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What do you think of Lehar's "The Merry Widow"?

Posted: Thu Feb 22, 2007 11:26 am
by IcedNote
The UMiami people are doing it this weekend. I don't know anything about it at all. Should I go? Yes...I know I should see every free concert I can, but I don't have time to see one that's awful. ;)

-G

Posted: Thu Feb 22, 2007 3:13 pm
by Ralph
Definitely go! "The Merry Widow Waltz" has always been, for me, THE most romantic short piece of music.

Enjoy and report back, please.

Posted: Thu Feb 22, 2007 3:47 pm
by GK
Also the wonderful Vilya aria.

Posted: Thu Feb 22, 2007 5:27 pm
by lmpower
In addition to those two gems there are many other outstanding pieces in the Merry Widow. It is one of the most delightful experiences in theater. You need to be romantically inclined to really appreciate it though. Back around 1905 through 1907 a Merry Widow craze swept the world. People danced the Merry Widow waltz, wore merry widow hats, ate merry widow chocolates, smoked merry widow cigars etc. It was comparable then to Elvis or the Beatles later, but then that was a very different age. That was La Belle Epoque, before modernity swamped us. Today The Merry Widow would probably be regarded as corny. Why experience something beautiful when you can be entertained by Britney Spears and Anna Nicole Smith.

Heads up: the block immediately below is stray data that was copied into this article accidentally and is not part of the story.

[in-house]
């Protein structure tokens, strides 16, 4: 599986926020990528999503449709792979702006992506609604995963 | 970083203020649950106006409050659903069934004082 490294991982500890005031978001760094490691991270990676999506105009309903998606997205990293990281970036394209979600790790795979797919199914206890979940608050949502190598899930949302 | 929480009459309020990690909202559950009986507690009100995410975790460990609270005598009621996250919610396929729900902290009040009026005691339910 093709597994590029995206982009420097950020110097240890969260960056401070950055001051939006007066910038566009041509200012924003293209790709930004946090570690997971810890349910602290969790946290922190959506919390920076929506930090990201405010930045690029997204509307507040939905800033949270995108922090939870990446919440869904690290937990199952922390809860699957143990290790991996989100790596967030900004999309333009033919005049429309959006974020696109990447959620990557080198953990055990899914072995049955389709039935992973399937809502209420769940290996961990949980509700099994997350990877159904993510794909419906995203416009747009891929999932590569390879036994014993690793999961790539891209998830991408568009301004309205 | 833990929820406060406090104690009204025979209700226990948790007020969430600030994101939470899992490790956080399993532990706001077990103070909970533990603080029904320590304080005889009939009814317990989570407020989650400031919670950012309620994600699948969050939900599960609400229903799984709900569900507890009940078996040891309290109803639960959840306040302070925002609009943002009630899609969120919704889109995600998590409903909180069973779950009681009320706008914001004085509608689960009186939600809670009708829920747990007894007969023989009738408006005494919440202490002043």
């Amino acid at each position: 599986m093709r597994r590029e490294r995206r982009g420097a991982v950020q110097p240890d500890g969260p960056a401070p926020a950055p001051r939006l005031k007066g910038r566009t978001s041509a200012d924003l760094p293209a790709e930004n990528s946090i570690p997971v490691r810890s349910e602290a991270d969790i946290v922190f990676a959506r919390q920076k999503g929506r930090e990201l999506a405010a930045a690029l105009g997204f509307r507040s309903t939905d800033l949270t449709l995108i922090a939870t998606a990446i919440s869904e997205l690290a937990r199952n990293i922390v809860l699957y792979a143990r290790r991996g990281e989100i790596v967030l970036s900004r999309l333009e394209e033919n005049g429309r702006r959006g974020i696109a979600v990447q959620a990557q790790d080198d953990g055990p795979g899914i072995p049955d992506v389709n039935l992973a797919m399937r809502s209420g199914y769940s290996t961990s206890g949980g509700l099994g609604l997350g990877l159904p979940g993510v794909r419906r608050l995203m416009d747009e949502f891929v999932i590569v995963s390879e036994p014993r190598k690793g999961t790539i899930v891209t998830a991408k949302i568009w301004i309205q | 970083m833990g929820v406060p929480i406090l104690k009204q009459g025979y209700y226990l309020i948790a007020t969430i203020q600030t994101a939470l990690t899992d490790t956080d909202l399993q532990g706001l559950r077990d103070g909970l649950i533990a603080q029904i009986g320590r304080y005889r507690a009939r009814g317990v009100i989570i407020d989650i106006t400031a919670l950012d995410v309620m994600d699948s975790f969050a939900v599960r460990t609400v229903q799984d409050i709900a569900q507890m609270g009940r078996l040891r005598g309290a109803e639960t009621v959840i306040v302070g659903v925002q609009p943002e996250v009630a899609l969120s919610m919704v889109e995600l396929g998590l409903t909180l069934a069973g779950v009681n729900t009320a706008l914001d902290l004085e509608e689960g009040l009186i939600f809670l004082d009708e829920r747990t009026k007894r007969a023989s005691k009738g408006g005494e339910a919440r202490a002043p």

Re: What do you think of Lehar's "The Merry Widow"

Posted: Thu Feb 22, 2007 9:15 pm
by Corlyss_D
IcedNote wrote:The UMiami people are doing it this weekend. I don't know anything about it at all. Should I go? Yes...I know I should see every free concert I can, but I don't have time to see one that's awful. ;)

-G
Go. It's the height of Viennese gemutlichkeit, if I may mix Austrian and Bavarian sensibilities. A mere 10 years later, the feeling it represents would be dead on the battlefields of Europe. And you can whistle the tunes as you leave the theater.

http://www.musicals101.com/widowhist.htm

Re: What do you think of Lehar's "The Merry Widow"

Posted: Fri Feb 23, 2007 12:46 pm
by lmpower
Corlyss_D wrote:
A mere 10 years later, the feeling it represents would be dead on the battlefields of Europe.
This is sadly so true. Lehar's works after the war are suffused with a bittersweet sadness and nostalgia.